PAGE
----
By Molly K. Hooper - 05/04/10 12:01 AM EDT
House Democrats are quietly preparing to move an immigration bill this year.
While Democrats in the lower chamber are not deviating from their strategy of waiting for the Senate to act first, they are not just twiddling their thumbs.
According to Rep. Henry Cuellar (D-Texas), his colleagues are getting ready in the event that their Senate colleagues pass an immigration bill.
Cuellar, chairman of the Homeland Security subcommittee on border security, recently approached the full Homeland Security Committee chairman, Bennie Thompson (D-Miss.), about having a seat at the table.
“I was talking to my chairman, saying, ‘Hey, you’re the big chairman. I’m the little chairman; I want to be there with you.’ He said, ‘You’re definitely going to be in the room,’ ” Cuellar told The Hill last week.
Cuellar also had a lengthy conversation on the floor of the House last Thursday with Rep. Zoe Lofgren (D-Calif.), chairwoman of the Judiciary subcommittee with jurisdiction on immigration reform.
Over the past several weeks, Lofgren has been talking with members on the contentious issue, according to a Democratic aide.
Arizona’s enactment of a stringent border-security bill last month has generated some momentum on Capitol Hill for comprehensive immigration reform.
But the Senate is still a long way from passing a bill.
Political analysts contend that immigration reform is too controversial to pass this year, noting the election is less than six months away.
Still, advocates for national reform, such as Rep. Luis Gutierrez (D-Ill.), the author (along with Rep. Solomon Ortiz, D-Texas) of a comprehensive immigration bill awaiting action in Lofgren’s subcommittee, are more optimistic than they have been in years.
Gutierrez, who was arrested on Saturday for participating in a “sit-in” in front of the White House to protest the Arizona law, has been meeting with a number of his colleagues to discuss his measure as well as the politics of immigration reform, Gutierrez spokesman Doug Rivlin said.
Cuellar, a co-sponsor of the Gutierrez bill, said time is short: “I personally want to see it, but are you going to put another tough issue [to Congress]?
Because remember, this is a window, and I think we’re getting very close to the window. Once you get into June … ”
His voice trailing off, Cuellar shook his head at the prospect of moving such a measure within the next several weeks.
According to aides close to high-ranking Democratic lawmakers, the House would pass its own version of immigration reform if the Senate passes a bill.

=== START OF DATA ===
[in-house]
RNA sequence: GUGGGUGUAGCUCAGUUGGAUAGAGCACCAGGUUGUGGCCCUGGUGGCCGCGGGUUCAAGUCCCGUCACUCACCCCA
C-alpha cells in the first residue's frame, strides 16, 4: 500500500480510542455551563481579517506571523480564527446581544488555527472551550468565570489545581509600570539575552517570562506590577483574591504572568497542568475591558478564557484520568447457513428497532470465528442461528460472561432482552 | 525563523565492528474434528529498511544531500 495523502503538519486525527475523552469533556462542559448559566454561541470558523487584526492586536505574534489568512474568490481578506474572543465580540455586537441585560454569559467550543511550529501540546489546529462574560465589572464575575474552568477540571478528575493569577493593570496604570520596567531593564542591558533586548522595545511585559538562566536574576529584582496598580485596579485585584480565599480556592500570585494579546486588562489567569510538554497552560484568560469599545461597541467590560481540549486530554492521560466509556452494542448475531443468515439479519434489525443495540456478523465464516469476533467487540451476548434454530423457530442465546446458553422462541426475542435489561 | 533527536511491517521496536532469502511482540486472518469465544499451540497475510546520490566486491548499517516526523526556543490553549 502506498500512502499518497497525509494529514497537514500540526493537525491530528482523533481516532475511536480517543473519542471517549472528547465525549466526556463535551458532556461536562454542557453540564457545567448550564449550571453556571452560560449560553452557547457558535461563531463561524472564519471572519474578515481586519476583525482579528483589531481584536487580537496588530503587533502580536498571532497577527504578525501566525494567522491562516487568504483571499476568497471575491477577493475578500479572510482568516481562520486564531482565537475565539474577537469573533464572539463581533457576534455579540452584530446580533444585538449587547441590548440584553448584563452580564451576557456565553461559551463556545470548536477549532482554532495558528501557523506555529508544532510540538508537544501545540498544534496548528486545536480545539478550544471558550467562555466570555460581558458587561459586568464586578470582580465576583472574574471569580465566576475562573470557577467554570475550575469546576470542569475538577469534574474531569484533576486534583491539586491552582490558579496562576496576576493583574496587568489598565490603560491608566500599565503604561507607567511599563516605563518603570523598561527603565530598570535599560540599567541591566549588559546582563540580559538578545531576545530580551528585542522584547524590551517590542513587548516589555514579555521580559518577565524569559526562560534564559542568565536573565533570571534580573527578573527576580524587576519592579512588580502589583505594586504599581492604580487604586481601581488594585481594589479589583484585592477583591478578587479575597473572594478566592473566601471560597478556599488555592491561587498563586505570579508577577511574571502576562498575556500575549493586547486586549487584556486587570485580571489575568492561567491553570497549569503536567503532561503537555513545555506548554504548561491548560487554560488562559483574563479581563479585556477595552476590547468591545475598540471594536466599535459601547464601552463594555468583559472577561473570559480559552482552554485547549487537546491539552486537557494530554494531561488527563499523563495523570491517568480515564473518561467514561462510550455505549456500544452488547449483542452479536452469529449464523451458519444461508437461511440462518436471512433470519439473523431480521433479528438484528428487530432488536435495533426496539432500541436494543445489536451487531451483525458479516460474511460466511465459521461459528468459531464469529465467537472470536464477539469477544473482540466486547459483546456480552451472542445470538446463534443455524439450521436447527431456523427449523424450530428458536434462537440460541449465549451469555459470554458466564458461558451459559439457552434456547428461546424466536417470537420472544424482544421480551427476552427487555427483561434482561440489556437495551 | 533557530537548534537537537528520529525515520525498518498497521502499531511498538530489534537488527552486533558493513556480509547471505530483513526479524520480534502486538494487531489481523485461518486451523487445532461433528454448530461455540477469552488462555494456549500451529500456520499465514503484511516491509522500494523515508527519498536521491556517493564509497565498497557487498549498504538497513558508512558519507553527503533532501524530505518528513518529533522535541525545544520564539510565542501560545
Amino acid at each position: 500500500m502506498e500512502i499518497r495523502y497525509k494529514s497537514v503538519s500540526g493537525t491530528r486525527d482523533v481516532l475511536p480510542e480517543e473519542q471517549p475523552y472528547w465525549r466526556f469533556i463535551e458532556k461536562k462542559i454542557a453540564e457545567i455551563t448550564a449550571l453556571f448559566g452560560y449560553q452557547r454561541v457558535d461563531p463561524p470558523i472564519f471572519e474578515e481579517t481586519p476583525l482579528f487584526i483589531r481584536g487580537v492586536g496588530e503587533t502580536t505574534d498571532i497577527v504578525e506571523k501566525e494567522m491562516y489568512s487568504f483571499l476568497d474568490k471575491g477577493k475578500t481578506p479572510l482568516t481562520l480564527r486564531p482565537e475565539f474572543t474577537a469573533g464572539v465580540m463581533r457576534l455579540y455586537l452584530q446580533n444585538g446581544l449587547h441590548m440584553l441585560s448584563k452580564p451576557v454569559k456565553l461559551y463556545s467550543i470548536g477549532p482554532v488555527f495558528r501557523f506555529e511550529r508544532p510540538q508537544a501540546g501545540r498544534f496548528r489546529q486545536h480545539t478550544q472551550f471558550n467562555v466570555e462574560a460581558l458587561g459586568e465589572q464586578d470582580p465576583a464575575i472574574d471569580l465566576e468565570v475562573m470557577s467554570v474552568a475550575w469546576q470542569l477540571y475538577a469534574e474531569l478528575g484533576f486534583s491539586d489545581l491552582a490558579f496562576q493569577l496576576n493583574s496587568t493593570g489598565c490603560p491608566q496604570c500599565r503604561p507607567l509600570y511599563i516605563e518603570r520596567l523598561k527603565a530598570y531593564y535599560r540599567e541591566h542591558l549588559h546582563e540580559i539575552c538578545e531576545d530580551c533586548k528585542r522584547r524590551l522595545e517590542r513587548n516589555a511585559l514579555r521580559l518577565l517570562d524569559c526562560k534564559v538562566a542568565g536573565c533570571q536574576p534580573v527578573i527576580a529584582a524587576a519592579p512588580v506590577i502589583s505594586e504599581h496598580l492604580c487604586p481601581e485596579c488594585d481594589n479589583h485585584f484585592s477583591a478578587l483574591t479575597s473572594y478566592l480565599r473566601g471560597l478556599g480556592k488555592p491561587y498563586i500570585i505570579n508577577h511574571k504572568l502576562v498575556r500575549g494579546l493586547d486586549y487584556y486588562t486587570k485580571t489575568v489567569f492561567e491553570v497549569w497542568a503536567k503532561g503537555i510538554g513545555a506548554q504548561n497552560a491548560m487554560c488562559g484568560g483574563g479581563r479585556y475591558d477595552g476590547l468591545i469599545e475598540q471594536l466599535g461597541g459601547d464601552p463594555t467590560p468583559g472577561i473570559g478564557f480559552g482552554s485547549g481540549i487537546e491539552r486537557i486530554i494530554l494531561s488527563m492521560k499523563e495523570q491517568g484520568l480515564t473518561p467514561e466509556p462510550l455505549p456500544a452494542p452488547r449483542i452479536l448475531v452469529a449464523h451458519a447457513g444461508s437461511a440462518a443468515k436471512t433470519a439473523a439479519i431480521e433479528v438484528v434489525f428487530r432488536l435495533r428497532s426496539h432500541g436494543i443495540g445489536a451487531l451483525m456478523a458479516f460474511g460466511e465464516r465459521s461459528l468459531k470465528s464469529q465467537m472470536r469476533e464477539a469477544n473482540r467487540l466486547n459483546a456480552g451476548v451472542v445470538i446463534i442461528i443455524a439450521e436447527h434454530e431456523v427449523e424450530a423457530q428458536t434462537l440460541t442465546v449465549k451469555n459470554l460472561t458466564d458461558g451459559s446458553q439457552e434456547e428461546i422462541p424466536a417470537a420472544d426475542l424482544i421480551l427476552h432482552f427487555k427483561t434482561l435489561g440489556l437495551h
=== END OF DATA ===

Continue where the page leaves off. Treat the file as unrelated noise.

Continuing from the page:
A source familiar with Lofgren’s thinking could not say whether the Gutierrez bill would be used as the vehicle to move such a measure or whether Lofgren would introduce a new bill.
Gutierrez’s bill has 96 co-sponsors, all Democrats. He has called his measure “a marker,” stressing that he is open to compromise.
Lofgren’s subcommittee held hearings on immigration reform during the last Congress and would likely move directly to marking up a House bill to save time.
Senate Majority Leader Harry Reid (D-Nev.) wants to move an immigration bill this year, but the chances of such a bill passing before Memorial Day are unlikely. The Senate will first look to pass financial regulatory reform and energy bills.
President Barack Obama last week conceded that immigration reform probably wasn’t going to pass this year, noting he needs GOP backing to get it to his desk.
Obama initially promised to pass an immigration bill in 2009, but that issue, like many others, took a backseat to healthcare reform last year.
House Minority Leader John Boehner (R-Ohio) agrees that immigration is unlikely to pass in the 111th Congress, saying Democrats’ efforts to reach a bipartisan consensus in an election year are “nothing more than a cynical ploy to try to engage voters, some segment of the voters, to show up in this November’s election.”
Gutierrez last month told The Hill that he will advise Latino voters to stay home on Election Day if the Democratic Party does not make a concerted effort to pass immigration reform this year.